Paul popped in for a cuppa late afternoon when he’d returned after cycling part of the Trent and Mersey. Tomorrow he would be cycling from Lincoln to Boston to check data, good job he has an electric assisted Brompton, just hope the wind stays in his favour for the day.

Do we have to get up now?!

Saturday morning, a bright start to the day, but we loitered in bed for a while, well I have been working hard! Mick headed off for our Saturday newspaper and after a leisurely breakfast we decided to go on a little pootle.


With the next week looking like overnight temperatures will be low, we need to stock up on essentials. Earlier in the week Mick had pulled in at Alvechurch to enquire how much their gas was. At £29.90 Mick bought two bottles! Coal was the next thing, so we pulled along to the service point outside the Distillery.

Coal please

Another boat was topping up and emptying when we arrived so we pulled in and waited our turn. We’re hoping to reach Horne Basin, where the diesel is cheap, in a couple of days so we only stocked up on coal. Only three bags as it was £13 for 25kg a touch more than we’re used to.

The water tank was filled, the tap here has good pressure, one to remember! As we pulled away more boats were arriving, quite a busy spell.

Heading out of town

We decided to have a little jaunt a touch further along the canal to turn round. We passed the boat that runs it’s engine late at night sat not much further on. One end of the Soho Loop is closed at the moment so we chose the Icknield Loop instead.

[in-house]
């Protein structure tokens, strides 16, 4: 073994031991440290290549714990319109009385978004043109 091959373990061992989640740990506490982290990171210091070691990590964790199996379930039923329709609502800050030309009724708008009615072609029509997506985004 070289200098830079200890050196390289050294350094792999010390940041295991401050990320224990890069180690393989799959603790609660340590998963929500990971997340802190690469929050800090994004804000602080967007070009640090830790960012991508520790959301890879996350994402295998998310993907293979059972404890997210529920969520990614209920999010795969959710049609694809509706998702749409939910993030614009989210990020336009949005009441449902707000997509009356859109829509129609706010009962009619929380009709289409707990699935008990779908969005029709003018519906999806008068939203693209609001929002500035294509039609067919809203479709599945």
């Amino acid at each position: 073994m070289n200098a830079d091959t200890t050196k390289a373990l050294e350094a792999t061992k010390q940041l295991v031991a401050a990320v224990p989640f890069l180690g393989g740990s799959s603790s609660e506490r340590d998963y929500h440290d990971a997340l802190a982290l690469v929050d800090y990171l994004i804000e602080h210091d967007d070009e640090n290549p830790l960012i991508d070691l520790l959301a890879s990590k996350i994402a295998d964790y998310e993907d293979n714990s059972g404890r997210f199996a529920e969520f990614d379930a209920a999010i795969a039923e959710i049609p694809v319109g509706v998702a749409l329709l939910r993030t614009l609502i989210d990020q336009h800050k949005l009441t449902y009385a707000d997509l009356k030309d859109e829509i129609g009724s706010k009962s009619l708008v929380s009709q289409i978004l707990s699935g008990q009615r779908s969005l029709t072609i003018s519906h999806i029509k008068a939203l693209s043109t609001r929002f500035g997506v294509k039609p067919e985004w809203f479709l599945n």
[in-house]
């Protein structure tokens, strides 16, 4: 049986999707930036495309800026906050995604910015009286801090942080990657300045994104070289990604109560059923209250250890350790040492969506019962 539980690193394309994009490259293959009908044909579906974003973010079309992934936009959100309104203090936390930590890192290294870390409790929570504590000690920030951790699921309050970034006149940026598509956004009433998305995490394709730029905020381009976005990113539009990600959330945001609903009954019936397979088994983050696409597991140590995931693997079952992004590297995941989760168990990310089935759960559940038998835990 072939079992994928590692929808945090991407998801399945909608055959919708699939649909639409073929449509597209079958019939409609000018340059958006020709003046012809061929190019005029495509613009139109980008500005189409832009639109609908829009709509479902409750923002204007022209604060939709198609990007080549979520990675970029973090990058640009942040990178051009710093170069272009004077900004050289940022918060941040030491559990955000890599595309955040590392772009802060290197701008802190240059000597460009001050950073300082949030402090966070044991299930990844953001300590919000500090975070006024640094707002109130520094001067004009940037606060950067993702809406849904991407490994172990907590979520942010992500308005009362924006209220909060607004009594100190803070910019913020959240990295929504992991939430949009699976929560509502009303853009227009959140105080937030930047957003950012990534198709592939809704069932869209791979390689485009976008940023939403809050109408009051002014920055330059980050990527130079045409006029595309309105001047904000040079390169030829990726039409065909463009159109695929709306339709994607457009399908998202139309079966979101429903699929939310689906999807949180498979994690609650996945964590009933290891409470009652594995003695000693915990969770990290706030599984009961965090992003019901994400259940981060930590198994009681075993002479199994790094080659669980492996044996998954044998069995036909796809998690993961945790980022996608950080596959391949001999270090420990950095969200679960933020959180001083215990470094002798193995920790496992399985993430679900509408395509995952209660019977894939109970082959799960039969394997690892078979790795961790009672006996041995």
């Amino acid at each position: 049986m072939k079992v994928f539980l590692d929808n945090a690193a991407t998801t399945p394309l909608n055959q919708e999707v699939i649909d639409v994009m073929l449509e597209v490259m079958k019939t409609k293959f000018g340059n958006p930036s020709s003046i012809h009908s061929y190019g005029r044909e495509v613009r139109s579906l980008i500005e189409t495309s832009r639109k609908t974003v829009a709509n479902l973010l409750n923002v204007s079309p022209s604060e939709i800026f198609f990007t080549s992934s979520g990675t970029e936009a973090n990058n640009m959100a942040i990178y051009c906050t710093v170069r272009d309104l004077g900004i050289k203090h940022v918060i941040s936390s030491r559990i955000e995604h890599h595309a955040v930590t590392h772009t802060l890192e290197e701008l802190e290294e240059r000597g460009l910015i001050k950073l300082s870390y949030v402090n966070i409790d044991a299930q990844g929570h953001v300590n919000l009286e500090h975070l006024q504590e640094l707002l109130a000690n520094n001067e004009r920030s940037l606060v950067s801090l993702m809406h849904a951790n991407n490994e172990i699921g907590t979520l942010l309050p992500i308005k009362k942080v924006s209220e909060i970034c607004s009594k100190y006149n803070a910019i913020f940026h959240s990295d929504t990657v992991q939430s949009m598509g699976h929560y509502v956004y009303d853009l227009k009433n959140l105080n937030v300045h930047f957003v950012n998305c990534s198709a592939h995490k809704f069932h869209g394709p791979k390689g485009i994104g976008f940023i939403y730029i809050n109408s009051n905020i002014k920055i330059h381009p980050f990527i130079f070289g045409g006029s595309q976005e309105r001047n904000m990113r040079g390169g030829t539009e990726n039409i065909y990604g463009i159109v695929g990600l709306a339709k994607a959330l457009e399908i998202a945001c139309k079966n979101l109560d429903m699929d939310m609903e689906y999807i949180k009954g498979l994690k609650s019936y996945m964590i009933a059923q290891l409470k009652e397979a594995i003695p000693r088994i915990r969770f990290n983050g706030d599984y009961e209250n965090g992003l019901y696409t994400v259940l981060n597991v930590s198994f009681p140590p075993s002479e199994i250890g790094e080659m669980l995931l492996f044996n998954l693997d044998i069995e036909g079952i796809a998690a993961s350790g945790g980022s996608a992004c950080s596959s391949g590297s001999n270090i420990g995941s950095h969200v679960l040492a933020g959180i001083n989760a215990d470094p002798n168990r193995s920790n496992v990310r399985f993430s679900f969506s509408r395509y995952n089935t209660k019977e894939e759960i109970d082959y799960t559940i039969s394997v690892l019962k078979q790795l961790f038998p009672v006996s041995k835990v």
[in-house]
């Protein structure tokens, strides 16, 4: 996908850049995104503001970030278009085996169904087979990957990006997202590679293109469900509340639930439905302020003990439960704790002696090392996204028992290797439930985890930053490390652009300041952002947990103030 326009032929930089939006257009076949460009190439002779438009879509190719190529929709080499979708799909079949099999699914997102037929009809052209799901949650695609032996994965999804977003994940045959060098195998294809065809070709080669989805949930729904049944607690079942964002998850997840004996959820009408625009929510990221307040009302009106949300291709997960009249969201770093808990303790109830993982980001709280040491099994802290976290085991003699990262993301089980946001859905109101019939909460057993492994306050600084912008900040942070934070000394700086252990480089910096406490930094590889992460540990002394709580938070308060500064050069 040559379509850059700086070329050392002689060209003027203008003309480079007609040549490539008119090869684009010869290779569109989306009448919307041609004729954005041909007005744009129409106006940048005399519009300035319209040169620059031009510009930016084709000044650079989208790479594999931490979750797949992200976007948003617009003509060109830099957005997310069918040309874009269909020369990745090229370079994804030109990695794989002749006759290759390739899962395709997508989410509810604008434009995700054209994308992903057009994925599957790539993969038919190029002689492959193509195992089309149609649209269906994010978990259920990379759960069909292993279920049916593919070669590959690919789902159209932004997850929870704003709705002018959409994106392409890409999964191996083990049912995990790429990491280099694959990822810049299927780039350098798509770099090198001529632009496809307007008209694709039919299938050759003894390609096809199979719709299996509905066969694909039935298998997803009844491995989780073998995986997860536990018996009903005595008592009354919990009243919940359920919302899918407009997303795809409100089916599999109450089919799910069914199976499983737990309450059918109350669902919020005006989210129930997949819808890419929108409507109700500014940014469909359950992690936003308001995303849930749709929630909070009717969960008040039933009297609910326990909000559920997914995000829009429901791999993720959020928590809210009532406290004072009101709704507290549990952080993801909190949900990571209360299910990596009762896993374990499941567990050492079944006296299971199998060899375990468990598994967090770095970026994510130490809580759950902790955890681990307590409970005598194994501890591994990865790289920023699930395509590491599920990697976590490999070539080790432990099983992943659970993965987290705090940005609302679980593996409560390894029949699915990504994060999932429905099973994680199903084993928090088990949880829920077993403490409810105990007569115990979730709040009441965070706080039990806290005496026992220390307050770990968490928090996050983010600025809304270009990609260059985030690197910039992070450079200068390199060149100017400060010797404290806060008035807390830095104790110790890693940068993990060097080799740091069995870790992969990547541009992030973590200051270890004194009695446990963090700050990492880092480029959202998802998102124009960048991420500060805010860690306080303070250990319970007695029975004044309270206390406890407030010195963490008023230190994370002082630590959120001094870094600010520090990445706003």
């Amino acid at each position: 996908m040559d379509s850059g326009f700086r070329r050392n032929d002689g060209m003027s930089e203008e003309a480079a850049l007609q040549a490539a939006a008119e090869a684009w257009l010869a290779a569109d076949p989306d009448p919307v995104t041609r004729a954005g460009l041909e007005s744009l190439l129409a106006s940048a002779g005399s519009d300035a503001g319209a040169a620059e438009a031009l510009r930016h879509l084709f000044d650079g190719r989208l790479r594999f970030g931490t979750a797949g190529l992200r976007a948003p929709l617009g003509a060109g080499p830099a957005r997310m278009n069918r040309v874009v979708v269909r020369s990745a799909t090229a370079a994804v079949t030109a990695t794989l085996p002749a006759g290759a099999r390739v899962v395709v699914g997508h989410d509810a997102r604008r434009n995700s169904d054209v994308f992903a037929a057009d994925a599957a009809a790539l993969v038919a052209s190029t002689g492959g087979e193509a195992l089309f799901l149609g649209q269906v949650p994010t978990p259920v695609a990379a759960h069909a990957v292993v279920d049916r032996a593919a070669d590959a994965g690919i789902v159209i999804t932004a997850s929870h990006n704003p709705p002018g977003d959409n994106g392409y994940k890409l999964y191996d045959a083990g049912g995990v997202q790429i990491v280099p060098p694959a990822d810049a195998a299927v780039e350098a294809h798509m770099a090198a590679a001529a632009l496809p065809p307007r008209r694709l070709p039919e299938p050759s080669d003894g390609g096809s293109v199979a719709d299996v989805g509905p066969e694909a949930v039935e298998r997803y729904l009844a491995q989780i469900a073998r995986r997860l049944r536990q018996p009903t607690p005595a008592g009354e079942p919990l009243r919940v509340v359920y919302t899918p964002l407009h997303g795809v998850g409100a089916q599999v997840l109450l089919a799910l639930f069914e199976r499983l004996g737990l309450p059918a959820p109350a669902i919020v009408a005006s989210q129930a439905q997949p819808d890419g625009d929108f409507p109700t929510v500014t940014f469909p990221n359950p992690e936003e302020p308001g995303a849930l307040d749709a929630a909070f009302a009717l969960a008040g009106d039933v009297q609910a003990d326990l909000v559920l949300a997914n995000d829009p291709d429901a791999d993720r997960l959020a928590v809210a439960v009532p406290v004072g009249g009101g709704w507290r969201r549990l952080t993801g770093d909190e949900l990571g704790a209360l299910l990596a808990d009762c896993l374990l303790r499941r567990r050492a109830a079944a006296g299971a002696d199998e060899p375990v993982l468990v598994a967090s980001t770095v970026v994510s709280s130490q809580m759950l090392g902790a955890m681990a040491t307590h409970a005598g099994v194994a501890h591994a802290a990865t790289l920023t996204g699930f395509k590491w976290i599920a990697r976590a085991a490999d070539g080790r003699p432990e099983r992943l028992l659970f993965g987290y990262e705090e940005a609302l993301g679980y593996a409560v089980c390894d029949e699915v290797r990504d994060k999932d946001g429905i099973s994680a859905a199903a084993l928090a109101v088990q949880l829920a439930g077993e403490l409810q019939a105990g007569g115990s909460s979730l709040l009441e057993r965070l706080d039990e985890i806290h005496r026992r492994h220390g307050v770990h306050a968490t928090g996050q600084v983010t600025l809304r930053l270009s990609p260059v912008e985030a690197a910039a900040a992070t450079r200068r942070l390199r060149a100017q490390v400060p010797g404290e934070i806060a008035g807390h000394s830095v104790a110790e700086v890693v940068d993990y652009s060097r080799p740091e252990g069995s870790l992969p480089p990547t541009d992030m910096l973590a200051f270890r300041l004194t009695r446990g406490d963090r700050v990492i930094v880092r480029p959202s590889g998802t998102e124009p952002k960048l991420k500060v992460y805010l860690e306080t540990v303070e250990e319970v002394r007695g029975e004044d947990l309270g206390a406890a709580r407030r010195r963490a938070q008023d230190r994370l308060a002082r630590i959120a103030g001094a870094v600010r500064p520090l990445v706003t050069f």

Turning into the Icknield Loop

Blimey it was chilly out there, the sun low in the sky making it hard to see. The island here is becoming a new neighbourhood according to the developments website. Car free with modern terraced houses, green spaces (currently concrete and mud) and a widebeam sales office.

The new neighbourhood

Coming back onto the Main Line we turned right and headed back into town, turning down the Oozells Street Loop so that we could turn back on ourselves to have the hatch towpath side where we’d been moored before. The left turn out of the loop was a touch tight, but Mick managed it without hitting anywhere.

Boxes on boxes

After a cheesy lunch we walked into town. A bag of unwanted items was donated to Cancer Research, this has now freed up space for this years Christmas presents. Boots was visited for an adjustment to Mick’s new glasses as they were tending to slip down his nose. A food shop for a couple of days and some model making materials for my next project, I have a model box to make soon.

One puzzled Tilly